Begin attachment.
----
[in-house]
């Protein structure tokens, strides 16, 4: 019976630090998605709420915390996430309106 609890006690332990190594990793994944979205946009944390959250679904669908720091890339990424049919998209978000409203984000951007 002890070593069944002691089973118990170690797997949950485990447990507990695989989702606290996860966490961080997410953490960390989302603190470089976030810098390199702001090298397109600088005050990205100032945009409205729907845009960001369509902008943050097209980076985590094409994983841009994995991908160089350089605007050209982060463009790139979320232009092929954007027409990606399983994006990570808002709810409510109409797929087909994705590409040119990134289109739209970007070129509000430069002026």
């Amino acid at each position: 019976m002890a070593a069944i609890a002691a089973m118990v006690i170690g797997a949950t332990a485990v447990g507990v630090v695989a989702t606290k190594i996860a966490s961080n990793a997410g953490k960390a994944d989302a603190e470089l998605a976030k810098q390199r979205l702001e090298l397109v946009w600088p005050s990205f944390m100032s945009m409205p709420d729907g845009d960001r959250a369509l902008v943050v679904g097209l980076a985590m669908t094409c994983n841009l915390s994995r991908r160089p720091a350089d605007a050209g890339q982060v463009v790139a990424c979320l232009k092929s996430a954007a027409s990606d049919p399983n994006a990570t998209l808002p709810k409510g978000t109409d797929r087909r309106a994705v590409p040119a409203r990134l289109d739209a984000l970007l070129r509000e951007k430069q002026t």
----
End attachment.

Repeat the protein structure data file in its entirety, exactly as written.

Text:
[in-house]
């Protein structure tokens, strides 16, 4: 019976630090998605709420915390996430309106 609890006690332990190594990793994944979205946009944390959250679904669908720091890339990424049919998209978000409203984000951007 002890070593069944002691089973118990170690797997949950485990447990507990695989989702606290996860966490961080997410953490960390989302603190470089976030810098390199702001090298397109600088005050990205100032945009409205729907845009960001369509902008943050097209980076985590094409994983841009994995991908160089350089605007050209982060463009790139979320232009092929954007027409990606399983994006990570808002709810409510109409797929087909994705590409040119990134289109739209970007070129509000430069002026």
């Amino acid at each position: 019976m002890a070593a069944i609890a002691a089973m118990v006690i170690g797997a949950t332990a485990v447990g507990v630090v695989a989702t606290k190594i996860a966490s961080n990793a997410g953490k960390a994944d989302a603190e470089l998605a976030k810098q390199r979205l702001e090298l397109v946009w600088p005050s990205f944390m100032s945009m409205p709420d729907g845009d960001r959250a369509l902008v943050v679904g097209l980076a985590m669908t094409c994983n841009l915390s994995r991908r160089p720091a350089d605007a050209g890339q982060v463009v790139a990424c979320l232009k092929s996430a954007a027409s990606d049919p399983n994006a990570t998209l808002p709810k409510g978000t109409d797929r087909r309106a994705v590409p040119a409203r990134l289109d739209a984000l970007l070129r509000e951007k430069q002026t």